How one of the last Louisiana Longs escaped a mental institution and died after winning election to Congress
Earl Kemp Long (1895-1960) was the political heir to his brother Huey in Louisiana politics. A country boy who never lost his common touch, he ran for office in every state election between 1933 and 1959. He was the best campaigning politician Louisiana ever produced. In his final term as governor, he suffered a breakdown on live television while addressing members of the legislature. He was kidnapped and committed to mental institutions in Texas and Louisiana. That he engineered his own release gives proof that he was in charge of his faculties. Abandoned by his family and his allies, Long was written off politically. But in 1960, Earl had other ideas. He was plotting his comeback. In poor health, smoking and drinking, Earl decided to challenge the incumbent in Louisiana's Eighth Congressional District, Harold McSween. Doctors warned him that the race could cost him his life. But politics was his life and he vowed to win the election or die trying. He did both.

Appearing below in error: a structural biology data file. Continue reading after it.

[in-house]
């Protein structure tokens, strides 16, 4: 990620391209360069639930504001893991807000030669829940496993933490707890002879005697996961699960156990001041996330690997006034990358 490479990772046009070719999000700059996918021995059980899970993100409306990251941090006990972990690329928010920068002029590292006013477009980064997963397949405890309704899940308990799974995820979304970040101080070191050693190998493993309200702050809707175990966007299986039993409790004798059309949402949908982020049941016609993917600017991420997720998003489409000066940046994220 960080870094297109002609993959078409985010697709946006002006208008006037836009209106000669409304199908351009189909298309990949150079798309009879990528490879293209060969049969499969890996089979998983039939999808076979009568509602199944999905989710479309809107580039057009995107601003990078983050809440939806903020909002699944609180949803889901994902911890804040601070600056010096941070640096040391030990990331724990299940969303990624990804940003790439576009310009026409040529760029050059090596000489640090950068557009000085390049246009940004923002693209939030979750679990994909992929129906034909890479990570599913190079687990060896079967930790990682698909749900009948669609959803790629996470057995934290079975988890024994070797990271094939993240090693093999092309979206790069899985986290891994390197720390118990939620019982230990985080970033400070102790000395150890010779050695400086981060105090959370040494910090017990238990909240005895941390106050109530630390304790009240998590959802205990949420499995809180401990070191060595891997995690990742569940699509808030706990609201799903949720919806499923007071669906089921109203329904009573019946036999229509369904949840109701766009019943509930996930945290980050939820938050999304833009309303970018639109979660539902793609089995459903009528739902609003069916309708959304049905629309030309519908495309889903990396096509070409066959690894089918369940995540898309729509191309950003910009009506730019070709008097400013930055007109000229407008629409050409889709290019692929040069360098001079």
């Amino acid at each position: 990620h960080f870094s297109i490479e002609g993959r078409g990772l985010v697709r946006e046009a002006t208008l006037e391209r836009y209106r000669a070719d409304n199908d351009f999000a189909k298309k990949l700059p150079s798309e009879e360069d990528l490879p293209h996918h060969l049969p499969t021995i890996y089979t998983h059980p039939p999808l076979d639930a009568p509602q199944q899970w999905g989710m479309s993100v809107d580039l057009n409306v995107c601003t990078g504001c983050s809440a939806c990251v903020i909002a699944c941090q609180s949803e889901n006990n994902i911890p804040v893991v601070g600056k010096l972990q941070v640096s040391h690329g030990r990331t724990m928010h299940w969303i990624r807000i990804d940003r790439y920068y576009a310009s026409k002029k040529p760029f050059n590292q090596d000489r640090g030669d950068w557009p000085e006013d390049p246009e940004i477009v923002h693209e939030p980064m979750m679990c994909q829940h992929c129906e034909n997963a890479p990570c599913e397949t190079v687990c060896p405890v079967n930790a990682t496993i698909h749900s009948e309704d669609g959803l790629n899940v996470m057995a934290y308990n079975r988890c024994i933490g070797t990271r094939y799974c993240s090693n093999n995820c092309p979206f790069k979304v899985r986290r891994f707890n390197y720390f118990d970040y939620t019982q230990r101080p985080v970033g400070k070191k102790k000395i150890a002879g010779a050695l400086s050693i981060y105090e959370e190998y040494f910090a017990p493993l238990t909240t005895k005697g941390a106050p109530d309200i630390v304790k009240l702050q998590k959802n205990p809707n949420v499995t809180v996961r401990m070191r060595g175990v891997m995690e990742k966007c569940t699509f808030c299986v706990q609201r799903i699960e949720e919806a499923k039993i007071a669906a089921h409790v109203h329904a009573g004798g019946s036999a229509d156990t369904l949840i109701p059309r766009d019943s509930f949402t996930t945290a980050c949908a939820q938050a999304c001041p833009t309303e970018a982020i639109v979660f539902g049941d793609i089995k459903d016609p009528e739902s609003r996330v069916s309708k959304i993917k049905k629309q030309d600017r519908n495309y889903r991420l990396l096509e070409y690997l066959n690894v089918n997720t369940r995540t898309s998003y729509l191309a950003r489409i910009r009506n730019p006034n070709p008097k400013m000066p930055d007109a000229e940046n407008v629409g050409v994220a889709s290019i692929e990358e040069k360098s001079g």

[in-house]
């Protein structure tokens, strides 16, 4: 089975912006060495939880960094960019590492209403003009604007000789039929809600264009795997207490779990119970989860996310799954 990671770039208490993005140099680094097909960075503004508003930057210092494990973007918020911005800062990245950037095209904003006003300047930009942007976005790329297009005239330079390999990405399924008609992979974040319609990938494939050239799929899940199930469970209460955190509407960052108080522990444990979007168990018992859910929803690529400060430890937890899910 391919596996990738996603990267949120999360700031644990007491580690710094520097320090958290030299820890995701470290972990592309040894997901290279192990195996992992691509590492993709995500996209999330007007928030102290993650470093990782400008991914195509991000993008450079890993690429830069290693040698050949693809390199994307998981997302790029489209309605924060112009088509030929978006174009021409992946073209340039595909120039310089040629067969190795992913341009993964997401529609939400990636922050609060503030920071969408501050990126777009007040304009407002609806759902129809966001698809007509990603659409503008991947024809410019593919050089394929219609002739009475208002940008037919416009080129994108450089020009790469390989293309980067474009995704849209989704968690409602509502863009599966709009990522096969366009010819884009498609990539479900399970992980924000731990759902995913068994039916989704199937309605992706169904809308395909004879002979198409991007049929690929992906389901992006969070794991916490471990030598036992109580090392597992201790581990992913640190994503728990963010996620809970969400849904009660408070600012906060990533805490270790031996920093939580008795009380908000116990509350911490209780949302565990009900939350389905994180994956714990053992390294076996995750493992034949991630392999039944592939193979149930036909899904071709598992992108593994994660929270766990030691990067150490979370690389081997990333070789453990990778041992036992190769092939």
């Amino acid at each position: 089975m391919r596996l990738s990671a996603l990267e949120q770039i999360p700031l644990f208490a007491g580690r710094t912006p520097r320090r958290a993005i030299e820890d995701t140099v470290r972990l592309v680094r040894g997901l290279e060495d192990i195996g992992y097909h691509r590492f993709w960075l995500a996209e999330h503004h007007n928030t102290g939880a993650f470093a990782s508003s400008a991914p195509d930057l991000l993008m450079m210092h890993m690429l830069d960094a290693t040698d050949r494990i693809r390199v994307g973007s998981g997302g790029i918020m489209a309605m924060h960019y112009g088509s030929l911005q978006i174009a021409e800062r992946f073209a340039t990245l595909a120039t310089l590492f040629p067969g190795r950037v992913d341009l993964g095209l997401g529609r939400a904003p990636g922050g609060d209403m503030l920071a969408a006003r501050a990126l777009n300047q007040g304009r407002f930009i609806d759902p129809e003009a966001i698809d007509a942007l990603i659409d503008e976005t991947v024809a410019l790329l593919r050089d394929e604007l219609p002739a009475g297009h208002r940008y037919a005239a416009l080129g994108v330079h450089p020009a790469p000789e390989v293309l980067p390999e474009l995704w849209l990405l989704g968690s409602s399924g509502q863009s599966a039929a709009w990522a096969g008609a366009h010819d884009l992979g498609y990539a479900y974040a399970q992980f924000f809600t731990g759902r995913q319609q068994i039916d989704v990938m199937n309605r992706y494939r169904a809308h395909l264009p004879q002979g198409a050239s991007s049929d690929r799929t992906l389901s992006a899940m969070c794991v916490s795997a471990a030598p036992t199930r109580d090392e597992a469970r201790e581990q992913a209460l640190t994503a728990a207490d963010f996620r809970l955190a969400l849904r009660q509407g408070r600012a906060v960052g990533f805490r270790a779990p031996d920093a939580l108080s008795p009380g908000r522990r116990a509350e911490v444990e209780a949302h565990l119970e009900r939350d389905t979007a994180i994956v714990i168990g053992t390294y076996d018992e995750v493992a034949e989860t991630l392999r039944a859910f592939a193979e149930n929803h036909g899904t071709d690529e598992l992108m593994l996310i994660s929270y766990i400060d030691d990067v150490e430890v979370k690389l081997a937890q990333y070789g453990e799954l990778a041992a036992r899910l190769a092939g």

This book tells the story of the last year of Long's life and the campaign that he waged and won by sheer force of will. He won the election (and a sizable bet he placed on it) but was dead in just over a week. Win the Race or Die Trying captures the essence of Earl Long by chronicling the desperate, death-defying campaign he waged to redefine his legacy.
Jack B. McGuire, Mandeville, Louisiana, is the coauthor of Louisiana Governors: Rulers, Rascals, and Reformers, published by University Press of Mississippi, and his work has appeared in Louisiana History. He served as special assistant to the mayor of New Orleans, press secretary to the mayor, and director of public relations from 1964 to 1970, as well as a councilman-at-large for the city of Mandeville from 1984 to 2000. For the past forty-two years, he has been an officer of Union Savings and Loan Association.
272 pages (approx.), 6 x 9 inches, 32 b&w illustrations, bibliography, index